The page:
Hide This

FREEHER HealthToolkit

HER Health Toolkit

Sign up for EmpowHER updates and you'll receive our
FREE HER Health Toolkit

Infertility / Fertility

Get Email Updates

Resource Centers

Infertility / Fertility Guide

Susan Cody HERWriter Guide

Have a question? We're here to help. Ask the Community.

ASK

Health Newsletter

Receive the latest and greatest in women's health and wellness from EmpowHER - for free!

Women’s Knowledge on Infertility: Interview with Barbara Collura

By Elizabeth Stannard Gromisch HERWriter
 
Rate This
Women’s Knowledge on Infertility: Interview with Barbara Collura 3 5 1
interview with Barbara Collura on what women know about infertility
Vladimir Ceresnak-RS/PhotoSpin

In the United States, 7.3 million people are affected by infertility, in which a couple cannot conceive, according to RESOLVE: The National Infertility Association.

There are two categories of infertility. They are primary infertility and secondary infertility.

With primary infertility, pregnancy has not occurred after at least a year of intercourse. With secondary infertility, couples have been able to get pregnant at least once, but have not been able to get pregnant again.

This year at the American Society of Reproductive Medicine Annual Meeting (ASRM), the results of the In the Know: Fertility IQ 2012 survey were presented. The survey, which included more than 400 health care providers, found significant difference between what health care providers are reporting and what patients are reporting.

For example, OB/GYNs surveyed thought that one in two patients who were having trouble conceiving were very likely to seek fertility treatment.

However, when patients were surveyed, only one in five reported being very likely to seek fertility treatment.

Barbara Collura, the President/CEO of RESOLVE: The National Infertility Association, talked to EmpowHER about the results of the In the Know: Fertility IQ 2012 survey and what women need to know about infertility.

EmpowHER:

What were the most surprising findings from the In the Know: Fertility IQ 2012 survey?

Barbara Collura:

In the 2011 survey, I was really surprised to find that while women plan to have children on average seven years later than their mothers AND recognize that age is an important factor for infertility, three out of four patients surveyed weren’t concerned about being able to conceive.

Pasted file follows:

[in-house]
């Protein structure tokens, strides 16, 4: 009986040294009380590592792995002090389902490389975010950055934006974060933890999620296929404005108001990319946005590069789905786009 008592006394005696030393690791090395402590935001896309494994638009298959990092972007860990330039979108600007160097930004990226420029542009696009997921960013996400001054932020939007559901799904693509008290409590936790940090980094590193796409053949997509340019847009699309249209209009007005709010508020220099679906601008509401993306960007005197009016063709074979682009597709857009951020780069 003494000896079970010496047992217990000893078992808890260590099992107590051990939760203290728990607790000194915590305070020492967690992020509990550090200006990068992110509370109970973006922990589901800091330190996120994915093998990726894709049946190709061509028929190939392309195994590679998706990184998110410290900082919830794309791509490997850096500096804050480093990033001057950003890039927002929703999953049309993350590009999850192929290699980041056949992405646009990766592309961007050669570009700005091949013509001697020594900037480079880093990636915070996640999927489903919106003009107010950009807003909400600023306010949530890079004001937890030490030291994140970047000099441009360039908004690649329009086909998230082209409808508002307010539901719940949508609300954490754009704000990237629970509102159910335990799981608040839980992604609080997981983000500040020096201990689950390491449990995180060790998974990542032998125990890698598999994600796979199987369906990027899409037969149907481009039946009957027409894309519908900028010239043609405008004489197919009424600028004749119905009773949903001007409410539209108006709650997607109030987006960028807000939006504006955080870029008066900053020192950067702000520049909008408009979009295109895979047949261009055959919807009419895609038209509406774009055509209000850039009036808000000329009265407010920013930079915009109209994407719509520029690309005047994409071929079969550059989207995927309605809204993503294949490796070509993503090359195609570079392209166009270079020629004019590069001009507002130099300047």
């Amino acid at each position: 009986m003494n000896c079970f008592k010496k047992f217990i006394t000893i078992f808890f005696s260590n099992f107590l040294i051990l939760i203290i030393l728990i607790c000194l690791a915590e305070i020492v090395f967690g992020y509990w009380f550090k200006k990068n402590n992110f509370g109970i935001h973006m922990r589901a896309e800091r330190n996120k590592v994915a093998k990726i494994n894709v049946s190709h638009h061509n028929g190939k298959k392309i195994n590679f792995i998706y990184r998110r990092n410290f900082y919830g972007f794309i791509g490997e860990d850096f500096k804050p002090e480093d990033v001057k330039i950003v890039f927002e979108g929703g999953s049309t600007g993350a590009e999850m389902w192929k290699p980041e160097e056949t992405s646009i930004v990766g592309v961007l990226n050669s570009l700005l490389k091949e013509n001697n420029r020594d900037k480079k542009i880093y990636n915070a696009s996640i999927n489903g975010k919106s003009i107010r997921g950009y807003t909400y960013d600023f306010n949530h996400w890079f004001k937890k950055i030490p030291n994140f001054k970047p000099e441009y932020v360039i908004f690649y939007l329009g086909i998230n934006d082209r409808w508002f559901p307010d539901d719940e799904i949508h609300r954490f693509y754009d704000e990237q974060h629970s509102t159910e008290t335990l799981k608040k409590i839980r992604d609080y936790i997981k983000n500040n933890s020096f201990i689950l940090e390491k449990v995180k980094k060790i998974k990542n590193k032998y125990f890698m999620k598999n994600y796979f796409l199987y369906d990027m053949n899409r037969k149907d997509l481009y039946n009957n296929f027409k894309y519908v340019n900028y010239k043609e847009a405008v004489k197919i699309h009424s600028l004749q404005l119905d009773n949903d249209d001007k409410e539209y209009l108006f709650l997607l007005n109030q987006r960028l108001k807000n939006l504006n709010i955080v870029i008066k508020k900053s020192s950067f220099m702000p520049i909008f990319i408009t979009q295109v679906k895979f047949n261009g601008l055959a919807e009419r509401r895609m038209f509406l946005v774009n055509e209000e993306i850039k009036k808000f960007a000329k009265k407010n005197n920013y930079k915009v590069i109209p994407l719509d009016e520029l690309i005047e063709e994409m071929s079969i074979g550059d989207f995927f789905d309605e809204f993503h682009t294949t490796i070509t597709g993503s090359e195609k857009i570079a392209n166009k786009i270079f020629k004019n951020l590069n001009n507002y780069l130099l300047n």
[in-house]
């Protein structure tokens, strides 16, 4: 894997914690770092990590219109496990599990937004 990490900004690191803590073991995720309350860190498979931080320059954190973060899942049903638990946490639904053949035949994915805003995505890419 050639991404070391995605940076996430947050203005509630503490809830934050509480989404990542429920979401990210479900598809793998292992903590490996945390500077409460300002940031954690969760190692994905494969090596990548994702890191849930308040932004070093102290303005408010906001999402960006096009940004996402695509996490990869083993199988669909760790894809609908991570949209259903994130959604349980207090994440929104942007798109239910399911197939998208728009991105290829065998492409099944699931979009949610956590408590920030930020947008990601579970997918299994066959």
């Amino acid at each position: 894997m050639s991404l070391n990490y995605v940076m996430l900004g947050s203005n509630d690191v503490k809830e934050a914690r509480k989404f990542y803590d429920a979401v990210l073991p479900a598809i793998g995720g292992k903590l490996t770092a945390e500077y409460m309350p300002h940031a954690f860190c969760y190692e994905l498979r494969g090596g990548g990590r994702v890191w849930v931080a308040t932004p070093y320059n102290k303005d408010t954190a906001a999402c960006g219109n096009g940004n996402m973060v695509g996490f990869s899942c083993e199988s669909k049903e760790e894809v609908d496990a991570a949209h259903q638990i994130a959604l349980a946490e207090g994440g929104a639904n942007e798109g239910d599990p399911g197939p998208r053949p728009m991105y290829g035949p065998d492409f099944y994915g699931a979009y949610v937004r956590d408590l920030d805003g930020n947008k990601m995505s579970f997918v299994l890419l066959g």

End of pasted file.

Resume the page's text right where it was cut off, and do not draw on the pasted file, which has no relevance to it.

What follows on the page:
This year, when we spoke with health care providers (HCPs), we found additional incongruencies between perception and reality when it comes to fertility.

While HCPs estimated that one in three patients would be very concerned about being able to get pregnant, only 1 in 20 patients were very concerned about trying to conceive.

Add a Comment2 Comments

EmpowHER Guest
Anonymous

It is a challenge to raise awareness about infertility and to eliminate the stigma associated with infertility.

Refer http://www.bestinfertilitytreatment.com/ for information on infertility treatment.

December 4, 2012 - 2:25pm
EmpowHER Guest
Anonymous

Barbara's right on all counts. I'd just like to add that right now it's important for people everywhere to support the pending Family Act legislation in both the Senate and House. It seeks to provide over $13,000.00 for medical costs of IVF and can be used for fertility preservation costs for cancer patients. But it needs YOUR support to pass. For more info, including easy links to your political representatives, check out http://www.resolve.org/
Tracey M., Long Island IVF

November 26, 2012 - 11:59am
Image CAPTCHA
Enter the characters shown in the image.
By submitting this form, you agree to EmpowHER's terms of service and privacy policy

We value and respect our HERWriters' experiences, but everyone is different. Many of our writers are speaking from personal experience, and what's worked for them may not work for you. Their articles are not a substitute for medical advice, although we hope you can gain knowledge from their insight.

Improved

1627 Health

Changed

603 Lives

Saved

453 Lives
2 lives impacted in the last 24 hrs Learn More

Take Our Featured Health Poll

How many embryos do you think a fertility doctor should implant in a woman at one time?:
View Results